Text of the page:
“It’s nice because each Asian woman can bring their unique perspective there. They can just be themselves and show what we’ve got.”

Right now, Josie said there are three Filipinos working in the story department of Disney. She couldn’t help but be proud with more and more Pinoy artists rising to the top of the global animation stage.

As usual, we asked her to give advice to aspiring animators.

For her, being in that kind of field is laborious. It requires talent and a lot of hard work.

“There are so many Filipino artists. I guess they just have to be persevering, true to themselves, and they should never ever give up that easily,” she said. “Also, they have to find unique and interesting stories to tell. Be creative. Make something that world has not seen yet. The important thing – no matter what happens, no matter what challenges they’ve encountered – is the finished product.”

Given the chance, she would like to do a Disney story about a Filipino princess warrior.

“Darna, maybe?” she said.

A ‘hilarious’ sequel
Josie was in the Philippines recently to promote her latest opus with Disney, “Ralph Breaks The Internet,” where she serves as the Co-Head of Story.

It is a follow-up to 2012’s “Wreck-It Ralph” and it also marks the first feature-length theatrical sequel from WDAS since 2000’s “Fantasia 2000,” which was a sequel to 1940’s “Fantasia.”

Six years after the events of the first film, the steering wheel controller on the Sugar Rush game console breaks, forcing Mr. Litwak to unplug the machine. Wreck-It Ralph and Vanellope von Schweetz evacuate all of the Sugar Rush residents to other games before it is shut down, placing the racers in the care of Fix-It Felix Jr. and Sergeant Tamora Jean Calhoun.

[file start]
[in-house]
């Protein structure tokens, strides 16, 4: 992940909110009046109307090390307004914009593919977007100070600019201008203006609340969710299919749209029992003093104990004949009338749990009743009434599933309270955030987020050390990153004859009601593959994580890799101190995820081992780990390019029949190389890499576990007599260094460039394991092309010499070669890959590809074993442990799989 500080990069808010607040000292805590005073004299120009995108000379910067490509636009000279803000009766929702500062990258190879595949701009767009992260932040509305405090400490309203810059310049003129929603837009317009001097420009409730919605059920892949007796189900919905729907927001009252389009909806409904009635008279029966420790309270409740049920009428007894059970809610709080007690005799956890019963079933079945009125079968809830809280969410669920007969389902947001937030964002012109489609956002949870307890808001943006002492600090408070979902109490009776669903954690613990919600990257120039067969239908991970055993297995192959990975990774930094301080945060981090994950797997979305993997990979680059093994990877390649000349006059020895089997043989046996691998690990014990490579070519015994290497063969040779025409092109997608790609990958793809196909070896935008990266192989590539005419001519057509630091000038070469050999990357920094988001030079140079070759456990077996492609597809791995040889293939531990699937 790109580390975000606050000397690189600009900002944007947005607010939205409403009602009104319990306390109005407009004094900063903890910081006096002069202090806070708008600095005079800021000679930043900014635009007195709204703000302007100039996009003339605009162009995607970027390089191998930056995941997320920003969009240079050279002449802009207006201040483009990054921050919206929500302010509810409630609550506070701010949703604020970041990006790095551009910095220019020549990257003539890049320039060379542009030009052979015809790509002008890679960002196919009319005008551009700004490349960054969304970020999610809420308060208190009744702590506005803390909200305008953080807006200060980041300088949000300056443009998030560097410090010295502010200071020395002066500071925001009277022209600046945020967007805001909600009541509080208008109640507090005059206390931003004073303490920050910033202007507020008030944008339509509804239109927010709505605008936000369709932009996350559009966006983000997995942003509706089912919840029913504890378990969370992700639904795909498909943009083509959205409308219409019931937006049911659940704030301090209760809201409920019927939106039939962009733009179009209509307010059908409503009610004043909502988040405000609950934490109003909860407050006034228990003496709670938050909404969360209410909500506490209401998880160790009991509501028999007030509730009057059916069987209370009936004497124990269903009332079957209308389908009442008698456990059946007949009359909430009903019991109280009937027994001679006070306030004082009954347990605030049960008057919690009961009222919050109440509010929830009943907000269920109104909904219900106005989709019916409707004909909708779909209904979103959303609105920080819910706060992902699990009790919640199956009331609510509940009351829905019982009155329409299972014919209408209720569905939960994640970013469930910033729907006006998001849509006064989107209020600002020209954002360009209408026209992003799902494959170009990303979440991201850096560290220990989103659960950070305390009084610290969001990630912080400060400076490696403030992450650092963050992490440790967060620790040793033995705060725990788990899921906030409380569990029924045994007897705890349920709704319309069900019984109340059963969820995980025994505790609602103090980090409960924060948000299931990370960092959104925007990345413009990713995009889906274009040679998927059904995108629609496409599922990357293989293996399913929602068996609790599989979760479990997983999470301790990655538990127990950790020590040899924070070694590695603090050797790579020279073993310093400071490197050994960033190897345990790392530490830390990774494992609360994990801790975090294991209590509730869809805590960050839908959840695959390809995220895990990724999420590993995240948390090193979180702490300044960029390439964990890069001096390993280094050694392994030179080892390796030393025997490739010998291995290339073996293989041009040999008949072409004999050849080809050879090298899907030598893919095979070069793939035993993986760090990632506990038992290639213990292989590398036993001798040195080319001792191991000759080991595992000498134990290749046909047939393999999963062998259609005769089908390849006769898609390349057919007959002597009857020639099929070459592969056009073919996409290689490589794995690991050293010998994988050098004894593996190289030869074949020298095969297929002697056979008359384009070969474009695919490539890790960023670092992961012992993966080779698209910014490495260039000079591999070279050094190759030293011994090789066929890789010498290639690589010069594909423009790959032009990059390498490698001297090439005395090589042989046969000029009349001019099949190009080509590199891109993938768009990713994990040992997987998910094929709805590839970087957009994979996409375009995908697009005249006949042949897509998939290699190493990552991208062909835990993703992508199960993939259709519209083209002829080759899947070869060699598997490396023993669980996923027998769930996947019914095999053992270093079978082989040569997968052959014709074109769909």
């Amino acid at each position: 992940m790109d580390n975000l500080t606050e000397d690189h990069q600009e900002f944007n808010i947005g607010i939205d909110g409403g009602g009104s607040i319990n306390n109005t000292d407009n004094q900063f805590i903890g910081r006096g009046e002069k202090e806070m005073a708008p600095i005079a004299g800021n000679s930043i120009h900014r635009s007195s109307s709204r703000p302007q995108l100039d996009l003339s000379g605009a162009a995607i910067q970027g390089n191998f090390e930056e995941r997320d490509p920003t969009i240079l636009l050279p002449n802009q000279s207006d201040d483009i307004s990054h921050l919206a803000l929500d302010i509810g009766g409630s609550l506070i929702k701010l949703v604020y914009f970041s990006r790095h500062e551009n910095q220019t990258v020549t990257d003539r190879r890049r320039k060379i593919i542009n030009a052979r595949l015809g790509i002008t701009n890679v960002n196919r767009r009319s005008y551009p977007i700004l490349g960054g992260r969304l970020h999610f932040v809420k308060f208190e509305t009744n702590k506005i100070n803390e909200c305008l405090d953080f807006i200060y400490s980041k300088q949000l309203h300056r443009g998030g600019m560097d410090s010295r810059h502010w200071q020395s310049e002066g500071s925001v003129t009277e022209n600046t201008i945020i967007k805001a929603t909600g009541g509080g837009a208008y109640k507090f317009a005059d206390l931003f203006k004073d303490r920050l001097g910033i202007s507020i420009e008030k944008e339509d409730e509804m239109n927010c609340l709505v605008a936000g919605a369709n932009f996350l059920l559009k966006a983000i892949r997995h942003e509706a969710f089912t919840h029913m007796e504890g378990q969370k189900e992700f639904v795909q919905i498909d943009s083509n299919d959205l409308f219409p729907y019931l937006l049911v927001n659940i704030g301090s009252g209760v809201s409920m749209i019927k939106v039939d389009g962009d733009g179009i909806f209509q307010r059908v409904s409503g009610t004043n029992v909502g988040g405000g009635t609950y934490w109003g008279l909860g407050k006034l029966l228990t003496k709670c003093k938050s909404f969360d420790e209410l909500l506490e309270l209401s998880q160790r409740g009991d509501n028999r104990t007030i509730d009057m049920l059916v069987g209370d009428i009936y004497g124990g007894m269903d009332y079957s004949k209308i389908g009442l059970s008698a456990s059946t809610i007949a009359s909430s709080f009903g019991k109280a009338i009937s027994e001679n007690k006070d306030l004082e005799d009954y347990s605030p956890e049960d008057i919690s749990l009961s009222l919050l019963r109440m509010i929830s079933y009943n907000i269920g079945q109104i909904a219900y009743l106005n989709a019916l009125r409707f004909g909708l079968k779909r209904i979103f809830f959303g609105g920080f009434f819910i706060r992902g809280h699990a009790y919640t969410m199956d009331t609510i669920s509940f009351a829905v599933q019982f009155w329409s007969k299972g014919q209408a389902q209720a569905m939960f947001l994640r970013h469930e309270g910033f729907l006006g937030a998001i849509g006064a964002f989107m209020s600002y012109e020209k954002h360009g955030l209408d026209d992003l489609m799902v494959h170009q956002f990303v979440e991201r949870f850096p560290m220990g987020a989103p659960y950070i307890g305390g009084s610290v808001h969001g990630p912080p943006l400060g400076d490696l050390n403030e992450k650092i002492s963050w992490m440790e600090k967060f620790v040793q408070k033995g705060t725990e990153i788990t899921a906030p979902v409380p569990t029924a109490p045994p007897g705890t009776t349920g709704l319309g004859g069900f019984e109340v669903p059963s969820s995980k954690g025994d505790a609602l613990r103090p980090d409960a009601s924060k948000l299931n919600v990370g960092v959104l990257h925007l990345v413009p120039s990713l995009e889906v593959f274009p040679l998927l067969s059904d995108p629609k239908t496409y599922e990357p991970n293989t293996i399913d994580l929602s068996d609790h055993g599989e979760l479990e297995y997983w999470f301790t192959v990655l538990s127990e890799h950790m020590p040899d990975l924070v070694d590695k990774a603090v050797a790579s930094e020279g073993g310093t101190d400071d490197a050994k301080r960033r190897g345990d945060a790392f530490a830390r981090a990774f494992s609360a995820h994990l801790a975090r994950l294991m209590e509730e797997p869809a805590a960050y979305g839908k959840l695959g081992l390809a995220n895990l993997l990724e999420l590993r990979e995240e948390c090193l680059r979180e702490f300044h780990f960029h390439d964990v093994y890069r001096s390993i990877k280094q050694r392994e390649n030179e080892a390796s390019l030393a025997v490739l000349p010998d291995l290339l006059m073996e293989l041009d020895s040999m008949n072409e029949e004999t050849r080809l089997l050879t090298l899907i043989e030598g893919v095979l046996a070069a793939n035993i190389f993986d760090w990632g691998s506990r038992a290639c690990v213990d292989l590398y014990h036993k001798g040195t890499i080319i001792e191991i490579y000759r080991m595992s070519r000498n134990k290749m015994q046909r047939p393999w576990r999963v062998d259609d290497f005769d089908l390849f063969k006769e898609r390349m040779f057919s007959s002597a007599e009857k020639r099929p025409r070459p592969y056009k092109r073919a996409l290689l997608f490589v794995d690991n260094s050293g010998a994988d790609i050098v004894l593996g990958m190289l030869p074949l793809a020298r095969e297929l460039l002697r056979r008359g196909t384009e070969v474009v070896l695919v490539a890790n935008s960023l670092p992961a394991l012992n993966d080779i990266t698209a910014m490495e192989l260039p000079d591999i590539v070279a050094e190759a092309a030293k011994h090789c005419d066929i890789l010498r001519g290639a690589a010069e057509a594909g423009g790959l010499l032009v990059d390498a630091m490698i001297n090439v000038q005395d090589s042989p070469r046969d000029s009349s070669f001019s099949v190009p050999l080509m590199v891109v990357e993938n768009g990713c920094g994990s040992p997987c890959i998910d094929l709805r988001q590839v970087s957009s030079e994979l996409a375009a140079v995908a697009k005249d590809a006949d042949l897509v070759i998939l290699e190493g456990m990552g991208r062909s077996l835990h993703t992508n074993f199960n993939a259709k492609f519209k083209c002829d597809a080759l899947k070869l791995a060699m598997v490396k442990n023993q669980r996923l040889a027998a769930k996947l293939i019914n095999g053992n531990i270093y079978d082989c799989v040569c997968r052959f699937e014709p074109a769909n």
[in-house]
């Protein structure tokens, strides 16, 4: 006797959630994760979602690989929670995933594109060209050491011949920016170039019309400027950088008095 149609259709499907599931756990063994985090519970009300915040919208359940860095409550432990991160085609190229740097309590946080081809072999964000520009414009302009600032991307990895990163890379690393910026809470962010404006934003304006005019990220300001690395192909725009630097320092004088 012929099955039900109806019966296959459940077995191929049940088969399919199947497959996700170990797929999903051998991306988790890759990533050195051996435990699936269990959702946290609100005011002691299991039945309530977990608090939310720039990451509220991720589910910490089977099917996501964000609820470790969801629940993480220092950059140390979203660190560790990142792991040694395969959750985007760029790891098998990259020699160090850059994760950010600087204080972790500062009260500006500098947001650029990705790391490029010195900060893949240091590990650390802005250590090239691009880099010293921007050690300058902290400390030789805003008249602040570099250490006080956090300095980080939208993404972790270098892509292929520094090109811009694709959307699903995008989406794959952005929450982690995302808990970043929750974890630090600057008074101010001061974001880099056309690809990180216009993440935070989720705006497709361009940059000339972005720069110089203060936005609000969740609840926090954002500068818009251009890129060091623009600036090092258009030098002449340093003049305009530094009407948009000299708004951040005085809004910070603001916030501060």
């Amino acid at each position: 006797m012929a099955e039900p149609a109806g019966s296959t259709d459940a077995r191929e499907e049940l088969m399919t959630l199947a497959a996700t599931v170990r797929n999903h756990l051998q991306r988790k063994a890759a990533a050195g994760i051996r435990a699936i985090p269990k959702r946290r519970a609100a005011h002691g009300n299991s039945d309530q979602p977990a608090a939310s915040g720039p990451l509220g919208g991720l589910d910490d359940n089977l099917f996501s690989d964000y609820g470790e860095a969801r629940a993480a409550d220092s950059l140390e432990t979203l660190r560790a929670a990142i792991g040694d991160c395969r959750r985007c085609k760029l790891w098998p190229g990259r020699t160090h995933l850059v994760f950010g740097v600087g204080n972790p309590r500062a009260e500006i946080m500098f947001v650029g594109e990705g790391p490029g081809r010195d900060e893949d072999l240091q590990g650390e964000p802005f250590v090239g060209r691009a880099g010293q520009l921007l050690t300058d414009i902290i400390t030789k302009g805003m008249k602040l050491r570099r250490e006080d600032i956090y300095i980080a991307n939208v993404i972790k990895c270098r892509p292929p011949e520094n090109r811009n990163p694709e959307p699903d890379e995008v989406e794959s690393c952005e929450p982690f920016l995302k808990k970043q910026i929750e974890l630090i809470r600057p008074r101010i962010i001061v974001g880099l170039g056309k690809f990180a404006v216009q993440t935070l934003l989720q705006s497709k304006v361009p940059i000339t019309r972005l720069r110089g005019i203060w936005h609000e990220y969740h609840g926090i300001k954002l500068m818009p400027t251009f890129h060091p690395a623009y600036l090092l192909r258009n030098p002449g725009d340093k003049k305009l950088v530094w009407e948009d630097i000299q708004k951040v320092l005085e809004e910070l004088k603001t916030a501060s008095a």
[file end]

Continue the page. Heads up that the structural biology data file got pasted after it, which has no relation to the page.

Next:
Ralph and Vanellope then use the arcade’s new connection to the Internet to go looking for a replacement steering wheel. While they find a source for a replacement wheel, they need money, leading them to join a free-to-play violent racing game called Slaughter Race. Along the way, the two encounter new customs, worlds, and characters, such as trendy algorithms and the Disney Princess lineup with The Muppets, Star Wars, Disney Animation, Marvel Comics, and Pixar characters.

Actors John C. Reilly (Ralph), Sarah Silverman (Vanellope), Jack McBrayer (Fix-It Felix Jr.), Jane Lynch (Sergeant Tamora Jean Calhoun), and Ed O’Neill (Mr. Stan Litwak) reprising their roles from the first film, with Alan Tudyk (KnowsMore) returning to voice a new character, alongside new additions to the cast such as Gal Gadot (Shank), Taraji P. Henson (Yesss), and Alfred Molina(Double Dan).

“The first movie ends with the idea that these two misfits are kindred spirits — they have the same sense of humor.
We didn’t want to just give the audience more of that friendship — we have to see that relationship grow,” Josie said of the sequel.

She promised: “This film is compelling, fun, hilarious but also with a heart that people would surely relate to, especially in these days of Internet and social media.”

Directed by Rich Moore and Phil Johnston, “Ralph Breaks The Internet” hits Philippine cinemas on Nov. 21. (All photos from Walt Disney Animation Studios).